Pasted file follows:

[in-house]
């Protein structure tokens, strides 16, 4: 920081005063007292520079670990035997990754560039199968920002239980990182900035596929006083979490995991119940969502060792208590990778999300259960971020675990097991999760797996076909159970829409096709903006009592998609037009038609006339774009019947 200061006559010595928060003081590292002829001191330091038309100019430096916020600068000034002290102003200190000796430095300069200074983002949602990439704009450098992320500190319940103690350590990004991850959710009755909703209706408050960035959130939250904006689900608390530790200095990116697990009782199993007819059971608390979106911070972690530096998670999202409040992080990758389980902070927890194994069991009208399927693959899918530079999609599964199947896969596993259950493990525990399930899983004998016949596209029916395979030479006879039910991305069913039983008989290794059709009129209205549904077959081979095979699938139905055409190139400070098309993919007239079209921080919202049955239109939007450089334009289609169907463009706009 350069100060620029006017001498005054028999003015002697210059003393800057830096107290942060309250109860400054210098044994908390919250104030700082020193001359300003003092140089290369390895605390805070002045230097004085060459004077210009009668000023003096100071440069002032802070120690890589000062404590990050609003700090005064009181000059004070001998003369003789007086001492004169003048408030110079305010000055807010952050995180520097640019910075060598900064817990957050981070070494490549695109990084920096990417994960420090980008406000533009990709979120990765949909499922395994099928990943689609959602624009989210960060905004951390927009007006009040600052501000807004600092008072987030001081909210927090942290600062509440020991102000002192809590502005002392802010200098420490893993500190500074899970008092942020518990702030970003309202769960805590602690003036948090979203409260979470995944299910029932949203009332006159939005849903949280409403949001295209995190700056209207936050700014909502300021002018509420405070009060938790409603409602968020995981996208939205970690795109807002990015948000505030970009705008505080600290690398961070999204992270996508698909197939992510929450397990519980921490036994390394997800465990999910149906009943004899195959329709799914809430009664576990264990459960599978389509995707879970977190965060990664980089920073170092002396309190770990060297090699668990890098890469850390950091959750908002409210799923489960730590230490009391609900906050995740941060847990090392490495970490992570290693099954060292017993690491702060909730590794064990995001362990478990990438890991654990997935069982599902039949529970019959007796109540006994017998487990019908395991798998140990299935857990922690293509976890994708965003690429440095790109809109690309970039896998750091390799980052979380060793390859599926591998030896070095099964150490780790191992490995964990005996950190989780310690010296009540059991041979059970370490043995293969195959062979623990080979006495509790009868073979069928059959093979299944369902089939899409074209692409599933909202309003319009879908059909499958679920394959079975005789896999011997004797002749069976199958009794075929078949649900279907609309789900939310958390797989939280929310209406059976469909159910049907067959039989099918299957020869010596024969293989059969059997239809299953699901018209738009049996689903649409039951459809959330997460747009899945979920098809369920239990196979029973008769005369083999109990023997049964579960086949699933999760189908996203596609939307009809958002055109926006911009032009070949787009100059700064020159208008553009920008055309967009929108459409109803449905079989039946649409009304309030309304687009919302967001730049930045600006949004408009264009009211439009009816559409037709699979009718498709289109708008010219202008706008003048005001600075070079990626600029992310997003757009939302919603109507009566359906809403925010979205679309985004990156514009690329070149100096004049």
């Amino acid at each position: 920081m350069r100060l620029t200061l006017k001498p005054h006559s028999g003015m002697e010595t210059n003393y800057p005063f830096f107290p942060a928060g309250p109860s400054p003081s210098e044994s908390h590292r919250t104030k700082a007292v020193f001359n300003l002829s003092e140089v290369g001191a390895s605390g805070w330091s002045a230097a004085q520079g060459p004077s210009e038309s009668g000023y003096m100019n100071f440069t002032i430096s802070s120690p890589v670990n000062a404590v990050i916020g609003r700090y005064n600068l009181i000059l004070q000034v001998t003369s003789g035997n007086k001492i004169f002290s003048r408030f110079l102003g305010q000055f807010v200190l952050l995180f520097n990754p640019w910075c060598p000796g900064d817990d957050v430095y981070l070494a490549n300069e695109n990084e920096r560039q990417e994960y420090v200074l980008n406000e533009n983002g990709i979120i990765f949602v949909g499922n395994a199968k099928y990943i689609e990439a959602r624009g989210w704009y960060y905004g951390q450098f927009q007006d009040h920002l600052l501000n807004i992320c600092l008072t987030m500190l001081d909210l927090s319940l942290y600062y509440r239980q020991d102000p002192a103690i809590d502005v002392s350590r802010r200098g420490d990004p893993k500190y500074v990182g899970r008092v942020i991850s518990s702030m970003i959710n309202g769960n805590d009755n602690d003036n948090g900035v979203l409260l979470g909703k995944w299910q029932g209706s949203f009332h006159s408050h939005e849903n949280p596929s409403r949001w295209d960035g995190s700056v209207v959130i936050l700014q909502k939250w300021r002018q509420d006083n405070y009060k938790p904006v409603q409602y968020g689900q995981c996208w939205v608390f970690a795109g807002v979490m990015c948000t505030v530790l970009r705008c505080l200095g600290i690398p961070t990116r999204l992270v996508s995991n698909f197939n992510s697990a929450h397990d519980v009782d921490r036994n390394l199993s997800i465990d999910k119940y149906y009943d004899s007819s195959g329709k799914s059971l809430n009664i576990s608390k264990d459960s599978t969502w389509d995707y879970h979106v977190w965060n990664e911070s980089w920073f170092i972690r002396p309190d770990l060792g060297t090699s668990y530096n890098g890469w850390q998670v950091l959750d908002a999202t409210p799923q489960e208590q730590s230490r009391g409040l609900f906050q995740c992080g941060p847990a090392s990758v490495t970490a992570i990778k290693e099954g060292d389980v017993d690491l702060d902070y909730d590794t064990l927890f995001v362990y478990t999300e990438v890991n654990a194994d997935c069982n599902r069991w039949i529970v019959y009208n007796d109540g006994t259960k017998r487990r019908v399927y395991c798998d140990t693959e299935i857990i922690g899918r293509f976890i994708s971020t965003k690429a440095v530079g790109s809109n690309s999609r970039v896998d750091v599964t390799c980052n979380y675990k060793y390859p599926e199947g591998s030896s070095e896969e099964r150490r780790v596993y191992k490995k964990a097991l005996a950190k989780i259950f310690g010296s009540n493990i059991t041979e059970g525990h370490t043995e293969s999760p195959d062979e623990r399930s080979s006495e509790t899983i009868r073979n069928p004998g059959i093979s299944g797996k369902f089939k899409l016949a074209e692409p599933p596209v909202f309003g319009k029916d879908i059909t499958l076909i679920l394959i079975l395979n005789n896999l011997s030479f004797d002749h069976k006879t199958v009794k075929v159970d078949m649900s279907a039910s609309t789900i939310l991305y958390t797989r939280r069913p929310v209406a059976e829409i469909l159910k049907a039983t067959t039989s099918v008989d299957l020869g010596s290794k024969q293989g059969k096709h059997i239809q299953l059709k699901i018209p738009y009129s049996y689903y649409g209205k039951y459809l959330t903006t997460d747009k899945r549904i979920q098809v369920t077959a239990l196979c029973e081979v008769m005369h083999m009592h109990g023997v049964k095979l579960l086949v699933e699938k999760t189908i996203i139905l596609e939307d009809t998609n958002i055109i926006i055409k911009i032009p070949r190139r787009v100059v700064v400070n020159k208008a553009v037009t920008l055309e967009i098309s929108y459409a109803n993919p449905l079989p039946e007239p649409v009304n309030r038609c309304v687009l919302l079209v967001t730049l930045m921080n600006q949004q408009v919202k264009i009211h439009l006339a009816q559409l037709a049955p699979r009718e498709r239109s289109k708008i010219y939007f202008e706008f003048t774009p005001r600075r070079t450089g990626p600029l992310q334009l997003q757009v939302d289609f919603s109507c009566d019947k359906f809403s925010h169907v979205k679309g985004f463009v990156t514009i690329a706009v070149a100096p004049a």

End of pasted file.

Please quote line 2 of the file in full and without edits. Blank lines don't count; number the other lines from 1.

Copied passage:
């Protein structure tokens, strides 16, 4: 920081005063007292520079670990035997990754560039199968920002239980990182900035596929006083979490995991119940969502060792208590990778999300259960971020675990097991999760797996076909159970829409096709903006009592998609037009038609006339774009019947 200061006559010595928060003081590292002829001191330091038309100019430096916020600068000034002290102003200190000796430095300069200074983002949602990439704009450098992320500190319940103690350590990004991850959710009755909703209706408050960035959130939250904006689900608390530790200095990116697990009782199993007819059971608390979106911070972690530096998670999202409040992080990758389980902070927890194994069991009208399927693959899918530079999609599964199947896969596993259950493990525990399930899983004998016949596209029916395979030479006879039910991305069913039983008989290794059709009129209205549904077959081979095979699938139905055409190139400070098309993919007239079209921080919202049955239109939007450089334009289609169907463009706009 350069100060620029006017001498005054028999003015002697210059003393800057830096107290942060309250109860400054210098044994908390919250104030700082020193001359300003003092140089290369390895605390805070002045230097004085060459004077210009009668000023003096100071440069002032802070120690890589000062404590990050609003700090005064009181000059004070001998003369003789007086001492004169003048408030110079305010000055807010952050995180520097640019910075060598900064817990957050981070070494490549695109990084920096990417994960420090980008406000533009990709979120990765949909499922395994099928990943689609959602624009989210960060905004951390927009007006009040600052501000807004600092008072987030001081909210927090942290600062509440020991102000002192809590502005002392802010200098420490893993500190500074899970008092942020518990702030970003309202769960805590602690003036948090979203409260979470995944299910029932949203009332006159939005849903949280409403949001295209995190700056209207936050700014909502300021002018509420405070009060938790409603409602968020995981996208939205970690795109807002990015948000505030970009705008505080600290690398961070999204992270996508698909197939992510929450397990519980921490036994390394997800465990999910149906009943004899195959329709799914809430009664576990264990459960599978389509995707879970977190965060990664980089920073170092002396309190770990060297090699668990890098890469850390950091959750908002409210799923489960730590230490009391609900906050995740941060847990090392490495970490992570290693099954060292017993690491702060909730590794064990995001362990478990990438890991654990997935069982599902039949529970019959007796109540006994017998487990019908395991798998140990299935857990922690293509976890994708965003690429440095790109809109690309970039896998750091390799980052979380060793390859599926591998030896070095099964150490780790191992490995964990005996950190989780310690010296009540059991041979059970370490043995293969195959062979623990080979006495509790009868073979069928059959093979299944369902089939899409074209692409599933909202309003319009879908059909499958679920394959079975005789896999011997004797002749069976199958009794075929078949649900279907609309789900939310958390797989939280929310209406059976469909159910049907067959039989099918299957020869010596024969293989059969059997239809299953699901018209738009049996689903649409039951459809959330997460747009899945979920098809369920239990196979029973008769005369083999109990023997049964579960086949699933999760189908996203596609939307009809958002055109926006911009032009070949787009100059700064020159208008553009920008055309967009929108459409109803449905079989039946649409009304309030309304687009919302967001730049930045600006949004408009264009009211439009009816559409037709699979009718498709289109708008010219202008706008003048005001600075070079990626600029992310997003757009939302919603109507009566359906809403925010979205679309985004990156514009690329070149100096004049």